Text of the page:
We get a warlock, a dk, and a paladin. The warlock hasn’t been here before on this character; he asks people to “share quests” and we remind him to talk to Jaina at the portal in. This is halfway through the first pull. He says “Ok, can I brb?” and we give him permission, starting in on the next pull. Then I notice his health bar is going down… and down… he’s managed to aggro the caster mobs that everyone always skips these days. So Reversion and I go back and res him. Well now he’s got the quest, so we keep going.

First boss is fine. Then we wipe after that because I’m careless and not looking where the tank is and run into the ambushers. Oops. That was dumb. We get back, clear to Ick and Krick, kill them, and start up the hill. It takes all my button spamming but the first two groups go down and everyone is alive. The paladin seems to have a broken cleanse button so we have to wait around after the fight for the diseases to wear off, but it’s going ok.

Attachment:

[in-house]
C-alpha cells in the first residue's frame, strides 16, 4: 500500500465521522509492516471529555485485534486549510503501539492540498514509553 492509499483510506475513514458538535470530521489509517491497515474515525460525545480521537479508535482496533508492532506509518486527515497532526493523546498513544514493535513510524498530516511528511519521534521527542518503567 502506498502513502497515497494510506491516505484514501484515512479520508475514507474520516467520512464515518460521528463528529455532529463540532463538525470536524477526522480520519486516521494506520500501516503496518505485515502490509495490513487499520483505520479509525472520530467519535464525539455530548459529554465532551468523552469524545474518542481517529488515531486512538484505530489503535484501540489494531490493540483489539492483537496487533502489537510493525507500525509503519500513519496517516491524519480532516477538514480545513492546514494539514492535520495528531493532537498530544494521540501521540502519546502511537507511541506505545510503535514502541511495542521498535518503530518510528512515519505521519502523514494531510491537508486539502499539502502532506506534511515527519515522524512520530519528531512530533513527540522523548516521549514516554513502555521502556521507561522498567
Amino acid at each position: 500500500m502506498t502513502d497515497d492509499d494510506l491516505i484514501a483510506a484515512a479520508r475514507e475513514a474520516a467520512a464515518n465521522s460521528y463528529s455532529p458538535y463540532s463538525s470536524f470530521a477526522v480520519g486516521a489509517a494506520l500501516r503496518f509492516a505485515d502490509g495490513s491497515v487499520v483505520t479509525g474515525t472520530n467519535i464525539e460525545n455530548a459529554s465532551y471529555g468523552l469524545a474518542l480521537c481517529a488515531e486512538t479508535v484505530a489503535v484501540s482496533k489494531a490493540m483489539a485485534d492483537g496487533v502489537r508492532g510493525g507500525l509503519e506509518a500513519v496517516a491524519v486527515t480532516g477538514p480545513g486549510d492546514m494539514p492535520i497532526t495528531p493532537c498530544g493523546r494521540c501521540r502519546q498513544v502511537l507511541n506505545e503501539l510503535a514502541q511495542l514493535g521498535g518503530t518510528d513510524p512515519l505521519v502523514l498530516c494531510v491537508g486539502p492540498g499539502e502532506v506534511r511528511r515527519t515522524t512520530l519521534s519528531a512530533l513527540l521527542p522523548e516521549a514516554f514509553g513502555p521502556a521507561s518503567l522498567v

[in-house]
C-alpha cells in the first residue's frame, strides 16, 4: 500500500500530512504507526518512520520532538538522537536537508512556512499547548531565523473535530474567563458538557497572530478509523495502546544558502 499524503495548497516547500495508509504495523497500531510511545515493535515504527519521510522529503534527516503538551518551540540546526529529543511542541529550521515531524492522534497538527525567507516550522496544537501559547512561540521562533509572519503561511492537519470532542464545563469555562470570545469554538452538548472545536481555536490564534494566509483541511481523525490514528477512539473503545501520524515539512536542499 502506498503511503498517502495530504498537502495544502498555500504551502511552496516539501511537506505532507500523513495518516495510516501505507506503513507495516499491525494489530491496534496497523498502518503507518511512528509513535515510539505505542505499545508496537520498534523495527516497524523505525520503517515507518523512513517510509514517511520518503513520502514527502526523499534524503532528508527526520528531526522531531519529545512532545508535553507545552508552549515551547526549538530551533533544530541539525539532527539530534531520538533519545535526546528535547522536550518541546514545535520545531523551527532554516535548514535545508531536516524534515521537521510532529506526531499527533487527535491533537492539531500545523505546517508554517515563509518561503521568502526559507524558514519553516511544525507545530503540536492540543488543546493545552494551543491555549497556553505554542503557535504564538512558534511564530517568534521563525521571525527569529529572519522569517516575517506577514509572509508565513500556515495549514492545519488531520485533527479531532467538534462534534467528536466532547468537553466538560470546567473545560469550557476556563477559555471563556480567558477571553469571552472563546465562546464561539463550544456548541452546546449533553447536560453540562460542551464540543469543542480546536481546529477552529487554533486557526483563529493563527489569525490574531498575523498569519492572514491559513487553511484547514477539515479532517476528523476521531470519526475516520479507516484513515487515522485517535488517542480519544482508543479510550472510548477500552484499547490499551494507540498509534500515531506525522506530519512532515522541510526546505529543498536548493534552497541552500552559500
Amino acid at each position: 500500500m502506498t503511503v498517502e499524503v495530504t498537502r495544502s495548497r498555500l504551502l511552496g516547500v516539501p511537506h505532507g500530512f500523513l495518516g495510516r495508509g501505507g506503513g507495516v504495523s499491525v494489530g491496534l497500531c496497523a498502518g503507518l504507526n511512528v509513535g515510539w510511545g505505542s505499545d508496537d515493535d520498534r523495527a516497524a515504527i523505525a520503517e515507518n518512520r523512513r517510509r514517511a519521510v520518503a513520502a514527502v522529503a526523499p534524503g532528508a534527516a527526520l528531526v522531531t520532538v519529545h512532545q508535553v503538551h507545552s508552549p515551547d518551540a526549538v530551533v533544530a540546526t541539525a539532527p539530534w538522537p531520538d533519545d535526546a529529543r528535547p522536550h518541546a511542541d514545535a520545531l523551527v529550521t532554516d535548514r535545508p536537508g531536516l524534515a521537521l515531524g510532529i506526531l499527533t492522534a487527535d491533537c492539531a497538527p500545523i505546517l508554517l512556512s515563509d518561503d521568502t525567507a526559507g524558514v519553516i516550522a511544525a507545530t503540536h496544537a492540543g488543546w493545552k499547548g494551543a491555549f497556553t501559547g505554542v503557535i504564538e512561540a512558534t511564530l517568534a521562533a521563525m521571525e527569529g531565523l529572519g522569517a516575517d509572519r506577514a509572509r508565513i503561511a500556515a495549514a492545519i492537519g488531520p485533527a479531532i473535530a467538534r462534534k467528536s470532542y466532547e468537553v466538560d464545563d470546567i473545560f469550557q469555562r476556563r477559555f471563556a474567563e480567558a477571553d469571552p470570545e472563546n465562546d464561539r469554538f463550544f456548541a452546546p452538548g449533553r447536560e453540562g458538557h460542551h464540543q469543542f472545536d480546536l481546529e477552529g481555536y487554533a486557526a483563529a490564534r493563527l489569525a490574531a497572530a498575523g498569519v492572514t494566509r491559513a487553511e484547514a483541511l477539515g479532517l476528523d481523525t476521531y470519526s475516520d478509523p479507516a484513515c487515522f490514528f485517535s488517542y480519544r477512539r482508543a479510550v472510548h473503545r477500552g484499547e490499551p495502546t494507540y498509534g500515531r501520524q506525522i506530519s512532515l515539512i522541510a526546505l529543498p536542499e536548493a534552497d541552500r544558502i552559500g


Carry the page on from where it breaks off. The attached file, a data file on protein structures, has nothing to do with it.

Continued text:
The next set of mobs, Reversion tells the DK to run to one caster and death grip the other caster on top. Wonder of wonders he listens, we take out that group. We go to do the second group – and wipe; I have no idea why. Everyone runs back, except for the dk. He didn’t run back last time either and this time he’s under the mobs and I couldn’t rez him if I wanted to. We tell him to release, wait for him to do it or reply or… nothing. So he gets kicked and a mage joins the party. A mage with a gear score higher than mine and an ego to match.